Defense lawyers for a Congolese militia leader on trial for war crimes have slammed the International Criminal Court in The Hague, saying Thomas Lubanga cannot get a fair trial there.
Lubanga pleaded not guilty on Monday to charges that he recruited hundreds of child soldiers to kill members of the Lendu ethnic group during the civil war in eastern Democratic Republic of Congo between 1998 and 2003.
Lawyer claims defense has not had access to all evidence
Defense counsel Jean-Marie Biju-Duval told the court Tuesday that Congolese President Joseph Kabila turned the case over to the international court to get rid of a political rival.
Lead defense counsel Catherine Mabille argued that the prosecutors have abused the court's rules, making it impossible for Lubanga to get a fair trial. She said the defense team has not had access to all the evidence against its client.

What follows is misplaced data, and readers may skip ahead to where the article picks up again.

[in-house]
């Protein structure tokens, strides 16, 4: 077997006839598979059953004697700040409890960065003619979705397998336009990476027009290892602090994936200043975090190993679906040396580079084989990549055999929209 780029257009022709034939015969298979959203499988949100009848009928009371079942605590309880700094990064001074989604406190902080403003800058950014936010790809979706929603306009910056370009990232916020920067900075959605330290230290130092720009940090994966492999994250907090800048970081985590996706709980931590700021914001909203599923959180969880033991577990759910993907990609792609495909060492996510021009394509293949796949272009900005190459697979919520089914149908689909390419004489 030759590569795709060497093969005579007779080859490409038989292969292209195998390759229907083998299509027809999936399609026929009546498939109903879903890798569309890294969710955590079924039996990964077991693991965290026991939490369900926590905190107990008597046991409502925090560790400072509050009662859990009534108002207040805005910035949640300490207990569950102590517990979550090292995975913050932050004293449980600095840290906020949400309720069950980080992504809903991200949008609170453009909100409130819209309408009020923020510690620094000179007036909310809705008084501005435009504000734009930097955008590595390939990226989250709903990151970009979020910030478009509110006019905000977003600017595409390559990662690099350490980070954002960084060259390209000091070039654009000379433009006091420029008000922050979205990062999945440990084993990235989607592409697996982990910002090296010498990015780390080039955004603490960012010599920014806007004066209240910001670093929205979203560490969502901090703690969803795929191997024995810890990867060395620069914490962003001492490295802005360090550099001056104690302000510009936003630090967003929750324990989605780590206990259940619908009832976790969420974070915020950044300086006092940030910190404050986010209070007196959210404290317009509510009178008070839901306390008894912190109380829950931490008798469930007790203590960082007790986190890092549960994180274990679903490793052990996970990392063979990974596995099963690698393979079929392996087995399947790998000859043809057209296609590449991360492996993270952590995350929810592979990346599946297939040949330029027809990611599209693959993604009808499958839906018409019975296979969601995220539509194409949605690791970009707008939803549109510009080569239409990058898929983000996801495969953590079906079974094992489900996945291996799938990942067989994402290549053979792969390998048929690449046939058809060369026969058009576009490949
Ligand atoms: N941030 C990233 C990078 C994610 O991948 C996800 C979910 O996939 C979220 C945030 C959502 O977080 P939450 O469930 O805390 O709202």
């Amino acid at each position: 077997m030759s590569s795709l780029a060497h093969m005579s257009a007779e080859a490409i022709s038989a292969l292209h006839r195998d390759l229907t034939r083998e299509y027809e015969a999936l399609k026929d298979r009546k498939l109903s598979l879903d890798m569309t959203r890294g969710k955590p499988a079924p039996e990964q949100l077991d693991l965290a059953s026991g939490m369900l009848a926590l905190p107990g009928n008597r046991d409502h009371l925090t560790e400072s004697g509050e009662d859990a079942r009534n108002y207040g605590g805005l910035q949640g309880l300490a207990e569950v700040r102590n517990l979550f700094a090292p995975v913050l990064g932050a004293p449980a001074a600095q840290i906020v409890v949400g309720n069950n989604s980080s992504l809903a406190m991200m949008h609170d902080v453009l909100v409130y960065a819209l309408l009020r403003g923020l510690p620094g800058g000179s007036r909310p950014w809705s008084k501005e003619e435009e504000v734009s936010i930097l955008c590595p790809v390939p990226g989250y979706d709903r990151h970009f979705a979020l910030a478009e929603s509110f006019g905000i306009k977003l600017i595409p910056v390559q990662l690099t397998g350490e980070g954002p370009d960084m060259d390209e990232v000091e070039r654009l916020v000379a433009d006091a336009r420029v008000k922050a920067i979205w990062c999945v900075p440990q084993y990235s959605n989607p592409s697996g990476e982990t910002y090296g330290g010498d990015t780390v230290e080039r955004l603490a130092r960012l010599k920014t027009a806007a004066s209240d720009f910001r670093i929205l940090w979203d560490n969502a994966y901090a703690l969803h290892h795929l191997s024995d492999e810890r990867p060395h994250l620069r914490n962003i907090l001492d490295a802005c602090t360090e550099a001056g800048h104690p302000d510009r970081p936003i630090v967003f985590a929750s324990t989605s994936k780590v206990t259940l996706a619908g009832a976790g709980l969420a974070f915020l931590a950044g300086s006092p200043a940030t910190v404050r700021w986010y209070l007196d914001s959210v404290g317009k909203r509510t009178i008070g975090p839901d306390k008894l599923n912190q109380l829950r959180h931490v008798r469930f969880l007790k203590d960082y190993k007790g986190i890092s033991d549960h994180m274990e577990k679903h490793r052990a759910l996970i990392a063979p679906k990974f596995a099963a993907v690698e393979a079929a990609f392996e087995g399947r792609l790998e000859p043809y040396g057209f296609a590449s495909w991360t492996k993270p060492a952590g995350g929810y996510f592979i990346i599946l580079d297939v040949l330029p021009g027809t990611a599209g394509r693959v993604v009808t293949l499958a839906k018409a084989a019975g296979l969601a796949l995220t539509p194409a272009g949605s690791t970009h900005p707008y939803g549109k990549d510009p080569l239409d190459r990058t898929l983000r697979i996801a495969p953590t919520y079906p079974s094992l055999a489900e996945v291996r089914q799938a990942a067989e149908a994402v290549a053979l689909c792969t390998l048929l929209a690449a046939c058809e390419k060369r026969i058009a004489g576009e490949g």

Lubanga is the first suspect to go on trial at the International Criminal Court, which was established in 2002 to try the most serious cases of war crimes, crimes against humanity and genocide.
Former child soldiers will be among ICC witnesses
In the landmark case, the ICC says prosecutors will present 34 witnesses, including former child soldiers. The trial is expected to take months.
ICC prosecutors are investigating war crimes suspects from four African countries: DRC, Uganda, Sudan and the Central African Republic. The court is based in the Netherlands and was formed under a treaty endorsed by 108 countries, including the DRC.